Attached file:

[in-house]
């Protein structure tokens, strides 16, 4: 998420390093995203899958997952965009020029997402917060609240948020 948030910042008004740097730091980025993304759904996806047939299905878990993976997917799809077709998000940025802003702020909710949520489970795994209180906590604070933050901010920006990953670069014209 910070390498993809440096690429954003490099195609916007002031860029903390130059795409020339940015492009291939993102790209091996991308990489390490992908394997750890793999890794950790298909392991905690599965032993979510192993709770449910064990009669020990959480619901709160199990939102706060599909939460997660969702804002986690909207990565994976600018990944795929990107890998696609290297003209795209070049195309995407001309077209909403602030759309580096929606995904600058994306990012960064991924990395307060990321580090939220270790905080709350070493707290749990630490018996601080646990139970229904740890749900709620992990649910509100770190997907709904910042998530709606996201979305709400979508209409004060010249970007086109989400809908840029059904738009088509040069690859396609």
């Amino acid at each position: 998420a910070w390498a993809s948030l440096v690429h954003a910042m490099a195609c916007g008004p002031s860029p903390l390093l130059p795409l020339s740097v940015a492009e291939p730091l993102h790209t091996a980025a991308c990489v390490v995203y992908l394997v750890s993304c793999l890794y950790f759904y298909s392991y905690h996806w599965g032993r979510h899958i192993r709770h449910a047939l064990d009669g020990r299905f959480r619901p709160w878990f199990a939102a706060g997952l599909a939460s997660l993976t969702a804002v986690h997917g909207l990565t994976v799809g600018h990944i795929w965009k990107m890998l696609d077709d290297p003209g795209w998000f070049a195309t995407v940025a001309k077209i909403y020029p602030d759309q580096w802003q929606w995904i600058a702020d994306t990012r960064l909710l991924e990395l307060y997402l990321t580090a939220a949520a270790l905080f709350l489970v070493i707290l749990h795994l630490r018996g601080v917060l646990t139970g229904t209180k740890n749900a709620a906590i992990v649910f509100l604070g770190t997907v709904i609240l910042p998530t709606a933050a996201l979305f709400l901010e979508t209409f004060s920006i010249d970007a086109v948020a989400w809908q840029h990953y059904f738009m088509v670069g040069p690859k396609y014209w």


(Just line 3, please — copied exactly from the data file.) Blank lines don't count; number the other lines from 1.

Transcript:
């Amino acid at each position: 998420a910070w390498a993809s948030l440096v690429h954003a910042m490099a195609c916007g008004p002031s860029p903390l390093l130059p795409l020339s740097v940015a492009e291939p730091l993102h790209t091996a980025a991308c990489v390490v995203y992908l394997v750890s993304c793999l890794y950790f759904y298909s392991y905690h996806w599965g032993r979510h899958i192993r709770h449910a047939l064990d009669g020990r299905f959480r619901p709160w878990f199990a939102a706060g997952l599909a939460s997660l993976t969702a804002v986690h997917g909207l990565t994976v799809g600018h990944i795929w965009k990107m890998l696609d077709d290297p003209g795209w998000f070049a195309t995407v940025a001309k077209i909403y020029p602030d759309q580096w802003q929606w995904i600058a702020d994306t990012r960064l909710l991924e990395l307060y997402l990321t580090a939220a949520a270790l905080f709350l489970v070493i707290l749990h795994l630490r018996g601080v917060l646990t139970g229904t209180k740890n749900a709620a906590i992990v649910f509100l604070g770190t997907v709904i609240l910042p998530t709606a933050a996201l979305f709400l901010e979508t209409f004060s920006i010249d970007a086109v948020a989400w809908q840029h990953y059904f738009m088509v670069g040069p690859k396609y014209w």